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How to write a p-adic exponent b^k as a Power series in k ?

asked 2022-11-26 13:51:22 +0100

Claudiodsv gravatar image

updated 2022-12-04 20:04:51 +0100

Let $b$ be p-adic number, we write $b$ as a Power series in $p$ with a given precison. Is It possible to write $b^k$ as a Power series in $k$, with $k$ an integer ? An example : Let $\gamma_1$ and $\gamma_2$ be the 3-adic unit roots of the quadratic equations $x^2+x+3=0$ and $x^2+2x+3=0$ respectively. Let $k$ be an integer. Let

$$c(k) = \frac{\gamma_1^k}{\gamma_1^2 -3} + \frac{\gamma_2^k}{\gamma_2^2 -3} + 1$$

The problem is to show that

$$v_3(c(k) - 9(-1+4k^2)-27(k^3 + k^4))\geq 4.\qquad (1)$$

I know how to write $\gamma_1$ and $\gamma_2$ as a 3-adic power series with given precision, but have no idea how to work with the exponent. I've tried (1) for k integer between 1 and 100 and the inequality is true only for even numbers. For odd numbers, the left side of (1) is zero.

The inequality (1) is from the article Numerical experiments on families of modular forms by Coleman, Stevens, and Teitelbaum, page 7.

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It looks like k is integer, not a p-adic number, is it?

Max Alekseyev gravatar imageMax Alekseyev ( 2022-12-01 16:20:55 +0100 )edit

No, It is a p-adic number. The formula is an application of Koike`s trace formula.

Claudiodsv gravatar imageClaudiodsv ( 2022-12-01 17:56:55 +0100 )edit

Then it looks like a duplicate of your previous question https://ask.sagemath.org/question/63231/

Max Alekseyev gravatar imageMax Alekseyev ( 2022-12-01 18:33:55 +0100 )edit

Let assume that k is an integer.

Claudiodsv gravatar imageClaudiodsv ( 2022-12-01 22:48:41 +0100 )edit

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answered 2022-12-04 20:54:25 +0100

Max Alekseyev gravatar image

updated 2022-12-04 20:56:40 +0100

To verify the inequality for an even integer $k$, there is no need to use $3$-adic machinery - it's enough to perform calculation over integers modulo $3^4$. We just need to notice that $\gamma_1\equiv -1\pmod{3}$ and thus for even $k$, $$\gamma_1^k = (1 + (-1-\gamma_1))^k \equiv \sum_{i=0}^3 \binom{k}{i} (-1-\gamma_1)^i \pmod{3^4}.$$ Similarly, we have $\gamma_2\equiv 1\pmod{3}$ and $$\gamma_2^k = (1 + (-1+\gamma_2))^k \equiv \sum_{i=0}^3 \binom{k}{i} (-1+\gamma_2)^i \pmod{3^4}.$$ Also, we have $$(\gamma_j^2 - 3)^{-1} = (1+(\gamma_j^2 - 4))^{-1} \equiv \sum_{i=0}^3 \binom{-1}{i} (\gamma_j^2-4)^i \pmod{3^4},\qquad j\in\{1,2\}.$$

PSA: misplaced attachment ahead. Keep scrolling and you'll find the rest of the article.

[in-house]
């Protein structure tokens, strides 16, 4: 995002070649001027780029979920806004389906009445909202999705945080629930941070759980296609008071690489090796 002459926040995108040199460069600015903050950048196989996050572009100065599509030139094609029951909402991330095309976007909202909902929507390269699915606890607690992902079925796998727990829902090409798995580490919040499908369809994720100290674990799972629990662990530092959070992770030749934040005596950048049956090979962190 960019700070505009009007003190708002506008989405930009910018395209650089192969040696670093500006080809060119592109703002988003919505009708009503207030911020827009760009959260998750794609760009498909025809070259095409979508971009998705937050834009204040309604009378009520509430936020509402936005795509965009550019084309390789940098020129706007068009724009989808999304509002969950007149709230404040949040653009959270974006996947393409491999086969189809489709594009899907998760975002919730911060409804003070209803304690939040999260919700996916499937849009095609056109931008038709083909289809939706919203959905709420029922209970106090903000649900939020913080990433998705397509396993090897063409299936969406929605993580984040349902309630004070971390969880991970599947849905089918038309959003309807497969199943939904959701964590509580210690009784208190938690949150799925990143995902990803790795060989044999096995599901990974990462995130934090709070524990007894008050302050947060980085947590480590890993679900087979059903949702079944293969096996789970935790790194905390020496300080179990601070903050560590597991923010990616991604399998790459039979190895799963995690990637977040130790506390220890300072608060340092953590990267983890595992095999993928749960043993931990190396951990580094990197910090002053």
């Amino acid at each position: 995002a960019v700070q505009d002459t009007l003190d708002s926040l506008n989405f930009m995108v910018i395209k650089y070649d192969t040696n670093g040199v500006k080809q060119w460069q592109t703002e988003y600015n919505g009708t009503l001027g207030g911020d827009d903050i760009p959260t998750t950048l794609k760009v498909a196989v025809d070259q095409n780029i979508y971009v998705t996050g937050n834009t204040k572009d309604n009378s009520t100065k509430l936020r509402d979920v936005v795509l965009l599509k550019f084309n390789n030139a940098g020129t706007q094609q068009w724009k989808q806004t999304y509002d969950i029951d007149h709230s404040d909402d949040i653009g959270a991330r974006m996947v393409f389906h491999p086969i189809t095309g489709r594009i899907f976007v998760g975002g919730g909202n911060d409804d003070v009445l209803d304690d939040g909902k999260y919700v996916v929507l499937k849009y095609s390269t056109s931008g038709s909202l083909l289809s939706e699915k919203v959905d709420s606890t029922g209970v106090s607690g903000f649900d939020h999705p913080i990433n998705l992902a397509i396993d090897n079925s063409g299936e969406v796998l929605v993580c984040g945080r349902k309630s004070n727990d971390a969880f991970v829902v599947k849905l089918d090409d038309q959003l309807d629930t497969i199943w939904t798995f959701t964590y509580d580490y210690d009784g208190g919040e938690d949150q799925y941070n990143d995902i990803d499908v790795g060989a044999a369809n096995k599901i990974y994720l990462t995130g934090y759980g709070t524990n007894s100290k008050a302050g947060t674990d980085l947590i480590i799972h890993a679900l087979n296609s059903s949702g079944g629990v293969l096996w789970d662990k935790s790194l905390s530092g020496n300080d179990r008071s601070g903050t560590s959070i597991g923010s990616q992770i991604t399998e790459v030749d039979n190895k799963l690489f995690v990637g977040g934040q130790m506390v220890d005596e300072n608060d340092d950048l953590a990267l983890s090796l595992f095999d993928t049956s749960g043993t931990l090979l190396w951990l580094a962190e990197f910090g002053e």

Now, a sample code that verifies the inequality:

R.<x> = Zmod(3^4)[]
K.<kk> = ZZ[]
k = 2*kk

g1 = ZZ( next(r for r in (x^2+x+3).roots(multiplicities=False) if r%3==2) )
g2 = ZZ( next(r for r in (x^2+2*x+3).roots(multiplicities=False) if r%3==1) )

ck = K(sum( binomial(k,i) * (-1-g1)^i for i in range(4) ) * sum( binomial(-1,i) * (g1^2-4)^i for i in range(4) ) + \
    sum( binomial(k,i) * (-1+g2)^i for i in range(4) ) * sum( binomial(-1,i) * (g2^2-4)^i for i in range(4) ) + 1)

print( all( (ck - 9*(-1+4*k^2) - 27*(k^3+k^4)).subs({kk:v})==0 for v in Zmod(3^4) ) )
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Thank you.

Claudiodsv gravatar imageClaudiodsv ( 2022-12-05 11:54:58 +0100 )edit

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Asked: 2022-11-26 13:51:22 +0100

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Last updated: Dec 04 '22